The exposed scene is rendered to a texture with 16-bit color components (GL_RGBA16F texture format used). First, the maximal value of the RGB channels of the HDR image is found using a 2x2-supersampling-like shader. This calculations are done only 4 times per second for better performance. Next, the HDR scene texture is rendered to the LDR scene texture with the tone mapping shader applied. Finally, the brightest pixels of the LDR image are efficiently blurred and blended over the screen.

>> High dynamic range, bloom <<
Terrain editor

Simplified obj loader

Object editor

Scene editor

Screen space ambient occlusion

Screen space ambient occlusion algorithm samples the depth values around the current pixel and computes the amount of occlusion from each of the sampled points. This implementation requires normal buffer and works with normal mapping - produces occlusion on normal mapped surfaces. 16x sampling is performed using a randomly rotated kernel and noise is removed using a 9x9 blur filter with edge detection, so pixels on edges in final SSAO image are not blurred.

>> Screen space ambient occlusion <<
First person camera , collision detection , gravity , jump, crouch

With SSAO and FXAA.

>> First person camera, collision detection, gravity, jump, crouch <<

Terrain rendering using 1 vertex buffer object and 1 index buffer object.

>> Terrain <<
Binary space partitioning tree

Terrain rendering using 1 vertex buffer object, many index buffer objects, BSP tree and fast AABB frustum culling. Sorting visible geometry nodes from the nearest to the farest using the quicksort algorithm. With 3D and 2D visualization of the tree and with visualization of the rendering order of the visible geometry nodes.

>> Binary space partitioning tree <<
Terrain, BSP tree, frustum culling, sorting, shadow mapping

>> Terrain, BSP tree, frustum culling, sorting, shadow mapping <<
OpenGL 2.1 - Deferred rendering
Deferred rendering - Point lights

Deferred renderer draws to a color, depth and an additional view space normal buffer and performs lighting as a kind of post-processing step. That brings an advantage - lighting is decoupled from scene complexity. To minimize bandwidth costs, minimal frame buffer format is used - GL_RGBA8 (color/normal buffer) and GL_DEPTH_COMPONENT24 (depth buffer). This combination of normal and depth data is sufficient to calculate lighting in the second pass.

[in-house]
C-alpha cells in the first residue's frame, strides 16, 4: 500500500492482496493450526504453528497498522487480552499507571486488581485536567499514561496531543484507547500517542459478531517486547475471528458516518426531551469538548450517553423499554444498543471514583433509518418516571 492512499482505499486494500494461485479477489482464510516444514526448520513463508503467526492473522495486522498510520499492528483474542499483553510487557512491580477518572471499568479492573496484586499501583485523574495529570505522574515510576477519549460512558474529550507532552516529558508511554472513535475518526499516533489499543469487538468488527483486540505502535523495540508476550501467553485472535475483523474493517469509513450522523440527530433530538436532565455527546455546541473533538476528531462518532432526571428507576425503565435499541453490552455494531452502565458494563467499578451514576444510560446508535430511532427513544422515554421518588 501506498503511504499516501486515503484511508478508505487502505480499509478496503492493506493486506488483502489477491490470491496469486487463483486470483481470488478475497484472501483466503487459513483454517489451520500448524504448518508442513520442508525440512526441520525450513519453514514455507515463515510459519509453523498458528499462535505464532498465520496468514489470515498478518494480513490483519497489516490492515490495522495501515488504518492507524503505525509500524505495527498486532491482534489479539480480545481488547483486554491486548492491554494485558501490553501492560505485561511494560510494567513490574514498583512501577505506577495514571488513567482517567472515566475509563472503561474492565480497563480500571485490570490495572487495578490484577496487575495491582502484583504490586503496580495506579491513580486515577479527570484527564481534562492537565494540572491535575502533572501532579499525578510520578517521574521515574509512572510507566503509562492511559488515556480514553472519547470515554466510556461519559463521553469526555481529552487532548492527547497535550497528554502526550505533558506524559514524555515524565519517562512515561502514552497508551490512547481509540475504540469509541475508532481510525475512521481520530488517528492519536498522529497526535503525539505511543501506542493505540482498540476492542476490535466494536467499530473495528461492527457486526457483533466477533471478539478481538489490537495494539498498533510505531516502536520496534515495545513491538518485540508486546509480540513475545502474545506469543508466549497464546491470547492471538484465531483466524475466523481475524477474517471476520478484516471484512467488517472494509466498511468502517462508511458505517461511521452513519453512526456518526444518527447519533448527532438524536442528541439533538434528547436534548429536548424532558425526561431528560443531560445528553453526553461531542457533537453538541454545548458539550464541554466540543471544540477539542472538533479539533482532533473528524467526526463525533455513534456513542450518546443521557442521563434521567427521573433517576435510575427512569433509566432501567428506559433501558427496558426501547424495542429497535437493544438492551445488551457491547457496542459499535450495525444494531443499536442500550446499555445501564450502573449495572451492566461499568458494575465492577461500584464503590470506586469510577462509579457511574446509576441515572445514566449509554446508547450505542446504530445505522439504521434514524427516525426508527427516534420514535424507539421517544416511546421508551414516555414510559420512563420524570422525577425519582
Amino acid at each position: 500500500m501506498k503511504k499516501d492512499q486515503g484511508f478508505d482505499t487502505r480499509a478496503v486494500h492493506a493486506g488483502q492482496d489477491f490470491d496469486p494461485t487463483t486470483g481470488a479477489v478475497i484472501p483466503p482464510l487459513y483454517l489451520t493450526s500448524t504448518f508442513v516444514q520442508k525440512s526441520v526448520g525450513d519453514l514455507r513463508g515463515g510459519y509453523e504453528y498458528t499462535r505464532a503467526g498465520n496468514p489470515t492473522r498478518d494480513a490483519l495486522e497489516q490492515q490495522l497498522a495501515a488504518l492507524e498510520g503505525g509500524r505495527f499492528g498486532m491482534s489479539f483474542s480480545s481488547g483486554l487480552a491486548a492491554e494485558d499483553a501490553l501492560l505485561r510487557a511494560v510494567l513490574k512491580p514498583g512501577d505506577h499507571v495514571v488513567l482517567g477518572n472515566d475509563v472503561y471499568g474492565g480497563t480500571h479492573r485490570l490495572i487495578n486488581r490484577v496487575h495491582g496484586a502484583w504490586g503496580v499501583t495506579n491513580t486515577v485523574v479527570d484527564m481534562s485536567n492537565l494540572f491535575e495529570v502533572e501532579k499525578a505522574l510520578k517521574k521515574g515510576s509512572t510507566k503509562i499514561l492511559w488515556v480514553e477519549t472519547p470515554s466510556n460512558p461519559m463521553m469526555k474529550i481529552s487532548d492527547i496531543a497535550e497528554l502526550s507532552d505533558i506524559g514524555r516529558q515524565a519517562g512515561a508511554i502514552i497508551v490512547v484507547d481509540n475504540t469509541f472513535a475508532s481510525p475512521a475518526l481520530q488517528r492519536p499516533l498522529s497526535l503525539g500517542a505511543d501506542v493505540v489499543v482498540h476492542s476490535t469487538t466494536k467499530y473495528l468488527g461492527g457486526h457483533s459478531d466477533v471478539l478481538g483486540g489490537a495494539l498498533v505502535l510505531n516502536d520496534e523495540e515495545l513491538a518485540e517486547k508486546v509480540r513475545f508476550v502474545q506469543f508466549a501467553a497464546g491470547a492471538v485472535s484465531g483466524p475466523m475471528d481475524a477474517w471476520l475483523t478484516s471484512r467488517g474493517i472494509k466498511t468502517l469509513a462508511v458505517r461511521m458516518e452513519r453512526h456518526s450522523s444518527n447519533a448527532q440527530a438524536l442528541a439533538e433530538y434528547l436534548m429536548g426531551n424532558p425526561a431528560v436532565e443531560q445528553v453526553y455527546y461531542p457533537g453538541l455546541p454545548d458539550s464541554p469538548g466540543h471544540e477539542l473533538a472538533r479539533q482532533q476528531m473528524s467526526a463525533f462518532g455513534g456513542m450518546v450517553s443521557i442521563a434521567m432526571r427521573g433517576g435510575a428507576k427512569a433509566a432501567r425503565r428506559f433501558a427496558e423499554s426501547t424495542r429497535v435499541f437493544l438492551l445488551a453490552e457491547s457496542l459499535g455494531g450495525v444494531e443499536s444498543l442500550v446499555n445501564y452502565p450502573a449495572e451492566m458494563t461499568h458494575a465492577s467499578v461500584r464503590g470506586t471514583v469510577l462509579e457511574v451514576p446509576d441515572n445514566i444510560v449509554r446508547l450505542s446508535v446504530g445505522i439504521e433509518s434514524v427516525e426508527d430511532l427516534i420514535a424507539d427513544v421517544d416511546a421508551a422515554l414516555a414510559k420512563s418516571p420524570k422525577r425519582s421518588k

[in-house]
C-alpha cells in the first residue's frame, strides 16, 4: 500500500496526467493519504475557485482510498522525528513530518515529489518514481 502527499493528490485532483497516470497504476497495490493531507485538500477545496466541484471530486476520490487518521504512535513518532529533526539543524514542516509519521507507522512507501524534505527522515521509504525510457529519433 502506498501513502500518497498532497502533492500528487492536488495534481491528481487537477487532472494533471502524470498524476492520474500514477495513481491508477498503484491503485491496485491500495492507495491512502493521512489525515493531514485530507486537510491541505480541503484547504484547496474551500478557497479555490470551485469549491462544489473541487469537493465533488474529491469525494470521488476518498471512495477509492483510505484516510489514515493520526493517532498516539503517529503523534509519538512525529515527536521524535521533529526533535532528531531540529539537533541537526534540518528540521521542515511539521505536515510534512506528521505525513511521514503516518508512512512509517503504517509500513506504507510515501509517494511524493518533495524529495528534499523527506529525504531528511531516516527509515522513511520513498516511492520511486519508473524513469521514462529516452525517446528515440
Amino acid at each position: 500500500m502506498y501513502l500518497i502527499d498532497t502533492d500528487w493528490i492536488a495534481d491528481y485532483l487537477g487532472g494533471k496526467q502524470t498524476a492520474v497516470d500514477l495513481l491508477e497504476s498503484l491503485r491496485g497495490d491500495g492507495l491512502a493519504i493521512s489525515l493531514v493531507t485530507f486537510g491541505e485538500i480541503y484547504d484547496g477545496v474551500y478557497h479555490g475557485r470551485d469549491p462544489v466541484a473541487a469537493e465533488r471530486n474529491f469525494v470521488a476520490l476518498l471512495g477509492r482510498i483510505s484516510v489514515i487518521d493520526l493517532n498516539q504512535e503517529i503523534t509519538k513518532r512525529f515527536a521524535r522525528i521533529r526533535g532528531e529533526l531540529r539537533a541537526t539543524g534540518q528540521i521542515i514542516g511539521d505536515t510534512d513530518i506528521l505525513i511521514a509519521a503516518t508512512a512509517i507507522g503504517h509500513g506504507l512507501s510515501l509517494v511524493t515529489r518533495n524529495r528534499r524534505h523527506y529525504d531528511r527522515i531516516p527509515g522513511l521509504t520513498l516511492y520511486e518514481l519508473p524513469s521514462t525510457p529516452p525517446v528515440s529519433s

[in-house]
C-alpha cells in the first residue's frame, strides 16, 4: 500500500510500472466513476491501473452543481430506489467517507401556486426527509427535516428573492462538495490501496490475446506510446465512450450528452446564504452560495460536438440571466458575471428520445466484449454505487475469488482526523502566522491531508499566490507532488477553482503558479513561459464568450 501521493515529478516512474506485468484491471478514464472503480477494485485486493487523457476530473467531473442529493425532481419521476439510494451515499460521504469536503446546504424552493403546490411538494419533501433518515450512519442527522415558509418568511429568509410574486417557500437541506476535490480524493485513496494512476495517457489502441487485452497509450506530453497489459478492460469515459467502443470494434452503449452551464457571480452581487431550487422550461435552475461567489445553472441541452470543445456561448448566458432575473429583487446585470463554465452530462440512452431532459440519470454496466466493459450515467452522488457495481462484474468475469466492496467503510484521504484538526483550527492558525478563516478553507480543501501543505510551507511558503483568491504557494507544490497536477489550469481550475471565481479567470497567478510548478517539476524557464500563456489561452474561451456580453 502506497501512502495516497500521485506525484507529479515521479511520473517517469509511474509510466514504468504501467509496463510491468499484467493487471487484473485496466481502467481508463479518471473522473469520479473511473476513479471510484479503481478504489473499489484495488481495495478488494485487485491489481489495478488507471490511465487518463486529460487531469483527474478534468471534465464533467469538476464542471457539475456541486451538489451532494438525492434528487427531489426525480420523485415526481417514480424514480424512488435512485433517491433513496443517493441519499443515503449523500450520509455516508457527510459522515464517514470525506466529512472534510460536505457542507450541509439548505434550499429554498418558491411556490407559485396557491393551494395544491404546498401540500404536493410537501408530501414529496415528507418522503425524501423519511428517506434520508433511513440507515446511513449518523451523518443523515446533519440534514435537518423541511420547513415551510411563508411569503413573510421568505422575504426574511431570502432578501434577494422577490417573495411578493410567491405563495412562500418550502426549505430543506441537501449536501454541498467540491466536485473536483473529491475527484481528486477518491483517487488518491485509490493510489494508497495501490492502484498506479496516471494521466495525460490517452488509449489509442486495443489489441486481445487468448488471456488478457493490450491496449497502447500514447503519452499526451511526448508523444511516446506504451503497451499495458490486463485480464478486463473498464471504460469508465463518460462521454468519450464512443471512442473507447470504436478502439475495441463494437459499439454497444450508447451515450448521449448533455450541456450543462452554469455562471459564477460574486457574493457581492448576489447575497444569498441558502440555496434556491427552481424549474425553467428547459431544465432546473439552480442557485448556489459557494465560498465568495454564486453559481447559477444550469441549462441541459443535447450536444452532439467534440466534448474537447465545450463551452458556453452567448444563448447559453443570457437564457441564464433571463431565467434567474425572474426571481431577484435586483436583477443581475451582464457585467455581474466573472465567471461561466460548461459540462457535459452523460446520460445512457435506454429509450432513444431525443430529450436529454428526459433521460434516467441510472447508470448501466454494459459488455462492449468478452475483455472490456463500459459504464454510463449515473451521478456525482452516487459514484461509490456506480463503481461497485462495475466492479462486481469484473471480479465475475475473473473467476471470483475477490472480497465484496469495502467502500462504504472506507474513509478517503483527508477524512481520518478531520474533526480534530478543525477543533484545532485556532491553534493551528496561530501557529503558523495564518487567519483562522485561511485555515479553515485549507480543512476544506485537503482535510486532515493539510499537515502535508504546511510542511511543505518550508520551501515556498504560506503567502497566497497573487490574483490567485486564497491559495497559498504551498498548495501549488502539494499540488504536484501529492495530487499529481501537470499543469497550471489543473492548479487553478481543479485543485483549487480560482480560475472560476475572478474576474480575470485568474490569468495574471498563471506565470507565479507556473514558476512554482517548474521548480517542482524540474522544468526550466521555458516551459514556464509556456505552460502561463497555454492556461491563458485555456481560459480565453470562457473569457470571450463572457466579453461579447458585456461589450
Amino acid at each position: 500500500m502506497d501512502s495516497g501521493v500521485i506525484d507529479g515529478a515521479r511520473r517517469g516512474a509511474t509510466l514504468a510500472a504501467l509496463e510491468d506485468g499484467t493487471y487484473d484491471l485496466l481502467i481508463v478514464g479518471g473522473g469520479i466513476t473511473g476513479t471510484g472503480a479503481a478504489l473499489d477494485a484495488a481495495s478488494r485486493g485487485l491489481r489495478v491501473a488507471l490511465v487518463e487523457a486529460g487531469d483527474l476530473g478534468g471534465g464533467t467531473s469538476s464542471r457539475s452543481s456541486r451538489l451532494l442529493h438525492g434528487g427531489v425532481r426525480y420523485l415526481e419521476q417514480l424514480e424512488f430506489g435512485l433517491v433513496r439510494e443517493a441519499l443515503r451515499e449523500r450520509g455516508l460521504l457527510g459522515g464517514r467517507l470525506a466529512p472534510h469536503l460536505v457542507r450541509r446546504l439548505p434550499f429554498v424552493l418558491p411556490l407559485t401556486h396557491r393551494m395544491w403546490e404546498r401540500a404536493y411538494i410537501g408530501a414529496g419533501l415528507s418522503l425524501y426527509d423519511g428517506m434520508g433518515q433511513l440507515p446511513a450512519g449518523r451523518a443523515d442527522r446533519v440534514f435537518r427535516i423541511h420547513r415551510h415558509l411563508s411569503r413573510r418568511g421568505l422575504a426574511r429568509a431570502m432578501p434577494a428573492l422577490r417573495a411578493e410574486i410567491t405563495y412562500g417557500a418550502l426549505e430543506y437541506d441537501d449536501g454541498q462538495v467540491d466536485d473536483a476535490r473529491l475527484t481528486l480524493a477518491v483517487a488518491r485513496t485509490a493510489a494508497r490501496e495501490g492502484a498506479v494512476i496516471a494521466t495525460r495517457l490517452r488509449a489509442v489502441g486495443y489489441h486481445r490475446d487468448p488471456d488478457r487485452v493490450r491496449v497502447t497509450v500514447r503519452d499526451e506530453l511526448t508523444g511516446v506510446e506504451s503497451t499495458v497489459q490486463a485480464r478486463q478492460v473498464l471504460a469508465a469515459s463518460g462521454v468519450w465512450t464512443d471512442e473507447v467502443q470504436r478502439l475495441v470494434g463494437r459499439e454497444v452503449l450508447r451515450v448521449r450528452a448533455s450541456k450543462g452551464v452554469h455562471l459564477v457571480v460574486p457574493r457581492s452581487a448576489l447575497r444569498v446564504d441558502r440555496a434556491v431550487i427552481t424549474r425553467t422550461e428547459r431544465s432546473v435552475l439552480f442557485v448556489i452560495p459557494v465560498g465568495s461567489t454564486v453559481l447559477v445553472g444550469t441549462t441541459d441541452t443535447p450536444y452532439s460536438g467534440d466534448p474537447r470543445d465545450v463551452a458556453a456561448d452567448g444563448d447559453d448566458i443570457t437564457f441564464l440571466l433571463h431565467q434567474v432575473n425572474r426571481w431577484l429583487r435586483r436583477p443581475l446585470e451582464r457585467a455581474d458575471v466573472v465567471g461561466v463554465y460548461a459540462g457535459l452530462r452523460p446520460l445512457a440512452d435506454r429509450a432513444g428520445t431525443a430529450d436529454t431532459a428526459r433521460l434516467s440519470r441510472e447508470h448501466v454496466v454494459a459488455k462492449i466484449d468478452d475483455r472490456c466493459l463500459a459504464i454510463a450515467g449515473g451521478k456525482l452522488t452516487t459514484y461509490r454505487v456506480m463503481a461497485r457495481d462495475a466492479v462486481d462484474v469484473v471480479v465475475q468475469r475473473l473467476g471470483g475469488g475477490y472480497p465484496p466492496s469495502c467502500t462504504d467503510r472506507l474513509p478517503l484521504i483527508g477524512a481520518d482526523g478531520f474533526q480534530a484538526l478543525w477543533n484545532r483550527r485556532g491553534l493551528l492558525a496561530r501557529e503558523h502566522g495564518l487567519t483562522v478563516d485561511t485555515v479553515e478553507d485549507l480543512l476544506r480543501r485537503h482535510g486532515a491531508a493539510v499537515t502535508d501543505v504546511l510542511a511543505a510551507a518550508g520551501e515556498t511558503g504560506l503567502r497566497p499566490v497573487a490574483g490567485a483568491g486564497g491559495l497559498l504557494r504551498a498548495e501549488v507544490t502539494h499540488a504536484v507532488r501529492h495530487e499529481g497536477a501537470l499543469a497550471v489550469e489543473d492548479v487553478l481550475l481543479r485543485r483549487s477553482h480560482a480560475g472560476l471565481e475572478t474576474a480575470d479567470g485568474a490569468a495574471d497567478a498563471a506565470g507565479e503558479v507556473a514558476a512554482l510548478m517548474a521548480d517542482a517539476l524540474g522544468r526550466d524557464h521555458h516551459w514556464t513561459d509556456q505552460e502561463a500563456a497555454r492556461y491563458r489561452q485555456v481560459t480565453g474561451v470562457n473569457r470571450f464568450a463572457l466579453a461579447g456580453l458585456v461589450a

>> Deferred rendering - Point lights <<
Deferred rendering - FXAA

>> Deferred rendering - FXAA <<
Deferred rendering - Antialiasing

One of the problems of deferred rendering is that hardware MSAA doesn't work. This antialiasing method consists of an edge detection algorithm and a simple blur filter based on the "GPU Gems 3 - Chapter 19. Deferred Shading in Tabula Rasa" article.

>> Deferred rendering - Antialiasing <<
Deferred rendering - Screen space ambient occlusion

Previous tutorial is extended with the improved implementation of our original SSAO algorithm. The SSAO effect is calculated and blurred in half resolution to achieve better performance.

>> Deferred rendering - Screen space ambient occlusion <<
Deferred rendering - Shadow cube mapping

The last deferred rendering tutorial is extended with the glsl shadow cube mapping algorithm for all 4 lights. The lighting calculations in the deferredlighting.fs shader are done in view space. To get shadow mapping to work properly, the light direction vector needs to be transformed to world space by the inverse of the view matrix.

>> Deferred rendering - Shadow cube mapping <<
OpenGL 3.3
Vertex array object

OpenGL 3.3 tutorials Win32 framework

>> OpenGL 3.3 tutorials Win32 framework <<
Shader, vertex array object (VAO)

>> Shader, vertex array object (VAO) <<
Skybox, GLSL cube mapping

>> Skybox, GLSL cube mapping <<
Flying camera, collision detection

>> Flying camera, collision detection <<
OpenGL ES 2.0
OpenGL ES 2.0 on Android

OpenGL ES 2.0 Android tutorial is coded in Java and compiled in Eclipse. It implements textures and shaders loading from the application resources, trilinear anisotropic texture filtering, vertex buffer object initialization and use and perspective projection with depth test enabled.

>> OpenGL ES 2.0 on Android <<
OpenGL 2.1 game engine

>> OpenGL 2.1 game engine <<
3D game editor

This will be a very long term project, expect updates sooner or later.

>> 3D game editor <<
Java OpenGL Native Interface

>> Java OpenGL Native Interface <<
© 2010 - 2016 Bc. Michal Belanec, michalbelanec (at) centrum (dot) sk
Last update June 25, 2016
OpenGL® is a registered trademark of Silicon Graphics Inc.